In our email update 117 (16 August 2012), we reported that the Ministry of Defence had produced a consultation paper on how best to generate increased numbers of reservists. The consultation has now closed and the response is due to be released within the next few weeks.
Expected changes arising from this process are that army reservists will train for an extra five days a year and that the number of trained reservists will grow to around 35,000 by 2020.
The BBC has recently called for employers to submit responses to the following questions: Do you employ reservists? How will you cope with the proposed plan of increasing reservist training days? What incentives would support you to employ more reservists?
An employment tribunal claim has recently been brought against a well-known multinational on the grounds that it allegedly discriminated against a job applicant by rejecting his application because of his African name. The applicant states that when he reapplied under a typically British name, he was invited to an interview.
This comes on the heels of a study published at the end of 2012 by an all-party parliamentary group on race and community which showed evidence that women who anglicised their names on job applications had to send half as many job applications before being invited to interview. The secretariat for this all-party parliamentary group is now calling on the government to develop an action plan to encourage blank-name application forms.
This serves as a reminder to employers that discrimination claims can arise even before an offer of employment has been made. Employers should therefore ensure that they have appropriate recruitment procedures in place which serve to eliminate discrimination in the recruitment process, and that these procedures are understood and complied with by all those who are involved in recruitment. For advice and guidance on these issues, please contact Just Employment Law.
On 16 April 2013 the House of Commons voted to reinstate the government’s employee shareholder status proposal into the Growth and Infrastructure Bill. This comes less than one month after the proposal was rejected by the House of Lords. The Bill will now be sent back to the House of Lords for approval. We will keep you updated on this as it progresses.
On 24 April 2013, the House of Lords finally approved the legislative provisions introducing employee shareholder status into UK law, having rejected them twice previously. As a result, the controversial ‘employee shareholder’ status will now become law and is likely to be implemented later this year.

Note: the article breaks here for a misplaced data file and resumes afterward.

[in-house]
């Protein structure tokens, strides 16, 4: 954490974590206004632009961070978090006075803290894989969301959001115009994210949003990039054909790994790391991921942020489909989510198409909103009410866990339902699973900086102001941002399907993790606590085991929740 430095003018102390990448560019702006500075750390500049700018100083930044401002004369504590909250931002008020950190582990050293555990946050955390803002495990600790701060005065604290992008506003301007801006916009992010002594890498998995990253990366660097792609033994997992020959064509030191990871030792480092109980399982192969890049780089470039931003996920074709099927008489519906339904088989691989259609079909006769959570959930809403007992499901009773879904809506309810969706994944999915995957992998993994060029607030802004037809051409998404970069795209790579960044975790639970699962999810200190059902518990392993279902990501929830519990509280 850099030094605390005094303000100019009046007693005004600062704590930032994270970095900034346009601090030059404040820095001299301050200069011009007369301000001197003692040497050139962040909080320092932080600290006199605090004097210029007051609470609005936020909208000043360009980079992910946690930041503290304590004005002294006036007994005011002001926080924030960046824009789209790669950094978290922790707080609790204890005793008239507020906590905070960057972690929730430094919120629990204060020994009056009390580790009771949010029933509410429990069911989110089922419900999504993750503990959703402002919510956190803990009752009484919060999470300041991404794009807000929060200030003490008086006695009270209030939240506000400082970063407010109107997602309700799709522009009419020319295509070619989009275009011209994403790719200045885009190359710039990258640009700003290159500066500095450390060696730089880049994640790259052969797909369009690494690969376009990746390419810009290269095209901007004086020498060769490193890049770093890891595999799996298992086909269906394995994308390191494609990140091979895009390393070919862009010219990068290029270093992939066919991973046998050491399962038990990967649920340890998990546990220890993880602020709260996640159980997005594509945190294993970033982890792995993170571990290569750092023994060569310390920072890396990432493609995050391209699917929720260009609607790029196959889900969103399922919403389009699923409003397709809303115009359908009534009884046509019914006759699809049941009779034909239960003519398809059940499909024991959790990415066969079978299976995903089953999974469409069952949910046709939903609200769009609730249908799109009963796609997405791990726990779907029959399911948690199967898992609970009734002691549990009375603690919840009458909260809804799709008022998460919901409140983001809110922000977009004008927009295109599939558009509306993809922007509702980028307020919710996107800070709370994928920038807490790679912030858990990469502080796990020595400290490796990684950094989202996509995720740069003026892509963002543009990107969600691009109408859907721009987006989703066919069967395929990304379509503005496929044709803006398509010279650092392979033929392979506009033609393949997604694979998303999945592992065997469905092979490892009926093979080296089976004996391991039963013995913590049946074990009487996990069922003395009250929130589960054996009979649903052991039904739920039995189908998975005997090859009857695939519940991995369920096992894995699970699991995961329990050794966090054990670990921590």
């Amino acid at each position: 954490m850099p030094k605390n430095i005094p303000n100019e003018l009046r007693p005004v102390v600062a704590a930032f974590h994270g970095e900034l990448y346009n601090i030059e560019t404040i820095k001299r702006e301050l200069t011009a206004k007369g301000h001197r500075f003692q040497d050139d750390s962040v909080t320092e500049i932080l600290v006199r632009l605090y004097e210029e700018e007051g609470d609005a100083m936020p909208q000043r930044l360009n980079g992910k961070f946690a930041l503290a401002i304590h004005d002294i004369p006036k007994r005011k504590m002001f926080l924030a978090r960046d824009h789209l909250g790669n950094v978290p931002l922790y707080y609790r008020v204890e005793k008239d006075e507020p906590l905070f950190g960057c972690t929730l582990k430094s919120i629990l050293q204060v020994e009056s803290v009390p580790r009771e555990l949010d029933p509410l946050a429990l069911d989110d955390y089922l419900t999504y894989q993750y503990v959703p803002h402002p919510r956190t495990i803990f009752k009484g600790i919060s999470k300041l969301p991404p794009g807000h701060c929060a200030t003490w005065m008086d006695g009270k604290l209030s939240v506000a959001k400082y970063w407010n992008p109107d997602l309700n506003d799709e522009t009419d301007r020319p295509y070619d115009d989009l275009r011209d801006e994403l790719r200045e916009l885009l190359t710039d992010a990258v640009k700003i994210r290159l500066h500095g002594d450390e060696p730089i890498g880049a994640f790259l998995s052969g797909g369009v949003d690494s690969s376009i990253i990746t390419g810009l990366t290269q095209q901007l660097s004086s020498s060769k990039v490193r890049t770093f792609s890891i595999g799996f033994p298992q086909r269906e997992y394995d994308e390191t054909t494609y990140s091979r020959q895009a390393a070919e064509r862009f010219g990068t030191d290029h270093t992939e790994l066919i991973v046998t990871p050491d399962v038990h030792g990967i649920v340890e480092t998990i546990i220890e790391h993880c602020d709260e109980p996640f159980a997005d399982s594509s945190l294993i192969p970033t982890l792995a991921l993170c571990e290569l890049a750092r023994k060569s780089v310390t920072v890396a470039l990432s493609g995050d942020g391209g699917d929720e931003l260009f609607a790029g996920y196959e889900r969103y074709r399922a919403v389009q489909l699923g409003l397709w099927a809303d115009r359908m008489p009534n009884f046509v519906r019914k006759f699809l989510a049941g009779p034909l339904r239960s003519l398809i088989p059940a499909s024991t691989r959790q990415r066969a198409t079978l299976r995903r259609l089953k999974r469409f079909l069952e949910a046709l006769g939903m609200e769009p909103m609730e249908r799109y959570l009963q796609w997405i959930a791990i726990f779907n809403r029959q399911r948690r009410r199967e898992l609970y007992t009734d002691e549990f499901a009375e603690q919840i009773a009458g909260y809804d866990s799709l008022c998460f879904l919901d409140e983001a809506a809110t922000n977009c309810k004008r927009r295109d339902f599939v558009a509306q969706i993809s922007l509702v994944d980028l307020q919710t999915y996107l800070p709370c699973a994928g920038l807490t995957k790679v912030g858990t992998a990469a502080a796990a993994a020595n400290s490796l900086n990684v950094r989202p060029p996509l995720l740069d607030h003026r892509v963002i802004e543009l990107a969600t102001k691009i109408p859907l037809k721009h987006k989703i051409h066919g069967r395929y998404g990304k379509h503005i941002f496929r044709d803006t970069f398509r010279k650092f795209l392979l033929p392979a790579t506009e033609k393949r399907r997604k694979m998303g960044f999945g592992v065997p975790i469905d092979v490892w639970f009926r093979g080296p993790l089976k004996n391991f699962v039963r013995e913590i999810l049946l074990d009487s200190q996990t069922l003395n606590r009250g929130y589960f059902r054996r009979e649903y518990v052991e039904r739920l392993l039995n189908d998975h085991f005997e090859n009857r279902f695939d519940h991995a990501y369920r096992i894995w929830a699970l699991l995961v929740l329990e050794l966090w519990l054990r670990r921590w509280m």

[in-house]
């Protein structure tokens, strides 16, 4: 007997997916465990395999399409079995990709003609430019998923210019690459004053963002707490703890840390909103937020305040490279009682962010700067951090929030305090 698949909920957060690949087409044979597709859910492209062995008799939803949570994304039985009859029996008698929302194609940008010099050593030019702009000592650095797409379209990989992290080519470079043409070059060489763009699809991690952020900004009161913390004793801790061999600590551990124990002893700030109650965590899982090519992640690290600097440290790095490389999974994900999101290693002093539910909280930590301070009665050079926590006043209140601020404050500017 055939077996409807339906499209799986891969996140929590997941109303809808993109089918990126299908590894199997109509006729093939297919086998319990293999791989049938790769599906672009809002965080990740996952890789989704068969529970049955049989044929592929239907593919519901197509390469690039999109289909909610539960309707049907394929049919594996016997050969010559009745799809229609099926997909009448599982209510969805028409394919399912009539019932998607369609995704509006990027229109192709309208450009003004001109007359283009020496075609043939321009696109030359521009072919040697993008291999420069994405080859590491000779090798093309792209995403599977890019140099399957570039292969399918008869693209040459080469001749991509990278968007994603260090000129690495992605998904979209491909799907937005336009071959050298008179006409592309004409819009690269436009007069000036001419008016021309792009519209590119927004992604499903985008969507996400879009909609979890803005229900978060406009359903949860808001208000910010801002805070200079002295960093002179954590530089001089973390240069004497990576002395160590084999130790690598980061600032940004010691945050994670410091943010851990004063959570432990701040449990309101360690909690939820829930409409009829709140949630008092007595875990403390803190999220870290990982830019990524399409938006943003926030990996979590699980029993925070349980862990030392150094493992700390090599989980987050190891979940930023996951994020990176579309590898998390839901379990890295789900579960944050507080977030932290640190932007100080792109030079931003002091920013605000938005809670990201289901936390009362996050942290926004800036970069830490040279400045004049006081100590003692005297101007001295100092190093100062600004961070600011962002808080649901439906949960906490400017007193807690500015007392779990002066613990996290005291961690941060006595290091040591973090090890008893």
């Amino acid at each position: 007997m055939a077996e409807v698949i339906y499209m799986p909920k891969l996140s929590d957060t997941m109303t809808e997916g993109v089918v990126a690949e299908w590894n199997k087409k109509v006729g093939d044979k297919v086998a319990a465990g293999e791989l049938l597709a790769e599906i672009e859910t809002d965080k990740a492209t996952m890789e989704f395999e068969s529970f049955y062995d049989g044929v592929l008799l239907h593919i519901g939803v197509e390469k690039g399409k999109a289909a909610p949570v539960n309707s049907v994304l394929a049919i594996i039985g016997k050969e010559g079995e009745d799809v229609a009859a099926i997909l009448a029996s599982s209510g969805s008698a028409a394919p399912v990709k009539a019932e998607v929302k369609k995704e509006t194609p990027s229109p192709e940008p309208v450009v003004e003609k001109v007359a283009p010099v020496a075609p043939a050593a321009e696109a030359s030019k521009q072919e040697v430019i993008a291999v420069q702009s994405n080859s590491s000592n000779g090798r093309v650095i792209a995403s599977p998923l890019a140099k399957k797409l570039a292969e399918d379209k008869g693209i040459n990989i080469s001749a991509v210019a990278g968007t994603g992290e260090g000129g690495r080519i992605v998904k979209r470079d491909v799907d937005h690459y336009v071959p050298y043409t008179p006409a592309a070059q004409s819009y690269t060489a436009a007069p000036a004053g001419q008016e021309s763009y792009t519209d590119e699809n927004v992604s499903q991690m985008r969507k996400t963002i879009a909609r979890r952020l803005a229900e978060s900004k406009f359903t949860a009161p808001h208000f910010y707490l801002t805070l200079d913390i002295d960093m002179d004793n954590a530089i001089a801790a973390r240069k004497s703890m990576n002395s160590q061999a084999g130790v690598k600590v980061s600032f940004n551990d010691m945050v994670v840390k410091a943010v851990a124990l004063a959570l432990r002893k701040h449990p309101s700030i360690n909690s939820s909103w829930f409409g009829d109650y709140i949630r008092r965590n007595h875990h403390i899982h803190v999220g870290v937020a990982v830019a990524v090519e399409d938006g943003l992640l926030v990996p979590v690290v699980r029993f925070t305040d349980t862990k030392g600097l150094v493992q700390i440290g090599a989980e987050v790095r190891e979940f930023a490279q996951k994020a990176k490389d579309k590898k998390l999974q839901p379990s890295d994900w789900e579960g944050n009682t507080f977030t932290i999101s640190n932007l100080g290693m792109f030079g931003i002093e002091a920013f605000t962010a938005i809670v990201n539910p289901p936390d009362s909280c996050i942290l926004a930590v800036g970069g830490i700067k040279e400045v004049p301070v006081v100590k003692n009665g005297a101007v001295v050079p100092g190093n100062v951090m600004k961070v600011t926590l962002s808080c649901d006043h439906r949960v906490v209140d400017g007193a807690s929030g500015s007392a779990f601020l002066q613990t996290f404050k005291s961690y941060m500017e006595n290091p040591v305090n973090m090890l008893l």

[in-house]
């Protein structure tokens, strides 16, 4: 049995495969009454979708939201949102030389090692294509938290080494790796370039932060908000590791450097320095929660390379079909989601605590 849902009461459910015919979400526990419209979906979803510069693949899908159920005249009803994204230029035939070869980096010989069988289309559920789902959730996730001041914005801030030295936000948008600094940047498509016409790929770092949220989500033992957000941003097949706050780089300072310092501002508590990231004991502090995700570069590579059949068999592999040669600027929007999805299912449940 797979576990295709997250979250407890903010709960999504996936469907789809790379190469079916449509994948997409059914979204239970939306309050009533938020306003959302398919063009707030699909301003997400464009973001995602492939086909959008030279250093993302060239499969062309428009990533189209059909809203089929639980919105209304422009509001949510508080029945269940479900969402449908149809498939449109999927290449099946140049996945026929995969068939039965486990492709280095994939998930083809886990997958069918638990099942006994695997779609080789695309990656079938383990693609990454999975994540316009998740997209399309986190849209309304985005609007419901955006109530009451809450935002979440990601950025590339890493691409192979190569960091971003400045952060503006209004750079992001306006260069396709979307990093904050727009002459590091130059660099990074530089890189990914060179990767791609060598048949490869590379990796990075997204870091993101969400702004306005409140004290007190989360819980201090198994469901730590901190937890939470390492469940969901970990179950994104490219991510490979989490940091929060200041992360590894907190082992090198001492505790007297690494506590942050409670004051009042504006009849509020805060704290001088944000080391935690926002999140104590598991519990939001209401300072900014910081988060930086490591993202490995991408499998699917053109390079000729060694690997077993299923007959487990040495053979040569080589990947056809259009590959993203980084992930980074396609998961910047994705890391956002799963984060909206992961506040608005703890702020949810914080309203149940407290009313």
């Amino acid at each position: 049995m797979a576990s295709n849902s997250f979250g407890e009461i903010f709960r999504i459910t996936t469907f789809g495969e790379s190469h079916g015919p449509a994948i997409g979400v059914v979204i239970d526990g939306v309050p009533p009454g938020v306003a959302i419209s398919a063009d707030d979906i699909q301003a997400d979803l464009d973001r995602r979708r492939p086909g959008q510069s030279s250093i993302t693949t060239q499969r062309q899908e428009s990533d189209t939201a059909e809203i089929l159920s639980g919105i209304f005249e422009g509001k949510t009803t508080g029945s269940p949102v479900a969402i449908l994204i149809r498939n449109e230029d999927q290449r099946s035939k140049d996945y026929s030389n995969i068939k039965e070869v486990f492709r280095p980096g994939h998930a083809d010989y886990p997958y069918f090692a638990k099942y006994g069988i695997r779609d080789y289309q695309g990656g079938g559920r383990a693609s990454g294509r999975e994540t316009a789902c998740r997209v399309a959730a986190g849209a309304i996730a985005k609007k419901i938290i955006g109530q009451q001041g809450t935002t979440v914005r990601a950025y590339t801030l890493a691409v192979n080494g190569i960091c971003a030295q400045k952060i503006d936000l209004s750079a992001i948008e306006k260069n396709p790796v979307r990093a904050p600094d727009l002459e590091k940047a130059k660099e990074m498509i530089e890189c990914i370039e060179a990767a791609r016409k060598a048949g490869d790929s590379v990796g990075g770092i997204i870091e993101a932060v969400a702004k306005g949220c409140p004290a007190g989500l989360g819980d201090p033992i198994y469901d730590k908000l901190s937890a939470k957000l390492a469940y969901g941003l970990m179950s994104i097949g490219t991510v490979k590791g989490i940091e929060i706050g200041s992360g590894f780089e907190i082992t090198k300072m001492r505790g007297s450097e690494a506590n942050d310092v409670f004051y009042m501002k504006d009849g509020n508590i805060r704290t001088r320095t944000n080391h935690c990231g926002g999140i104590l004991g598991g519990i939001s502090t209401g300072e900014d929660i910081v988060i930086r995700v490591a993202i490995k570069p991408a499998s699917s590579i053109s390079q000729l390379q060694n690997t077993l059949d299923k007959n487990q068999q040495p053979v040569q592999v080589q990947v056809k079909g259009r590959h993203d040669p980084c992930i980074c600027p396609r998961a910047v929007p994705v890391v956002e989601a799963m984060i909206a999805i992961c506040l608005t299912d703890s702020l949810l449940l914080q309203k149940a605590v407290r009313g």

House of Lords approval comes after the government made a number of concessions to the original employee shareholder provisions, which can be found here:
However, the latest concession is that, in order for an individual’s agreement to become an employee shareholder to be valid, the individual must have taken advice from a relevant independent advisor on its effects prior to entering into the relevant contract. In addition, the employer will have to pay reasonable costs for the individual taking that advice, regardless of whether that individual actually then accepts the role.
It was announced earlier this week that the government has accepted the recommendations of the Low Pay Commission to increase the national minimum wage by 12p for adults, lifting it from £6.19 per hour to £6.31 per hour. It will also increase by 5p to £5.03 per hour for 18-to-20-year-olds and by 3p to £2.68 per hour for apprentices.
The Department for Business Innovation and Skills (BIS) has just published a ‘Progress on Reform’ report which sets out a new implementation timetable in respect of some of the more major employment law reforms due to come into force later this year. Many of these reforms were originally scheduled to come into force as early as April 2013 but have now been delayed.
In its report, BIS reiterates that the government’s overall intention behind the reforms is to create greater flexibility in the labour market through the use of ‘light touch’ regulation. This is on the premise that such flexibility will give employers the confidence to hire people whilst knowing they can reduce the size of their workforce at any time when economic circumstances dictate.
The new timetable that has been unveiled for the employment law reforms is as follows:
In the summer of 2013 the following reforms are intended to come into force:
•protected settlement conversations;
•revised rules on employment tribunal procedures;
•the 12 month earnings cap on compensatory awards for unfair dismissal claims;
•new tribunal fees; and
•a stricter regime for whistleblowing laws.
In the autumn of 2013 the following reforms are intended to come into force:
•the introduction of employee shareholder status; and
•reforms to the Transfer of Undertakings (Protection of Employment) Regulations 2006 (TUPE).
It is also understood that 2014 will see the implementation of:
•ACAS Early Conciliation; and
•the introduction of tribunal penalties for employers where there have been aggravating features to a tribunal case.
For more information on the new timetable and the government’s recent comments on the reforms in general, please go to:
ACAS has now launched a consultation on a new ‘Code of Practice on Settlement Agreements’. The Code, which aims to help everyone in the workplace understand how settlement agreements will work in practice, is due to come into effect alongside new legislation governing the use of settlement agreements by employers and employees.
Under the new legislation, any offers or discussions regarding settlement agreements will not be able to be used in evidence in unfair dismissal claims unless either of the parties has engaged in ‘improper behaviour.’ The definition of ‘improper behaviour’ is one of the issues that will be dealt with in the accompanying ACAS Code.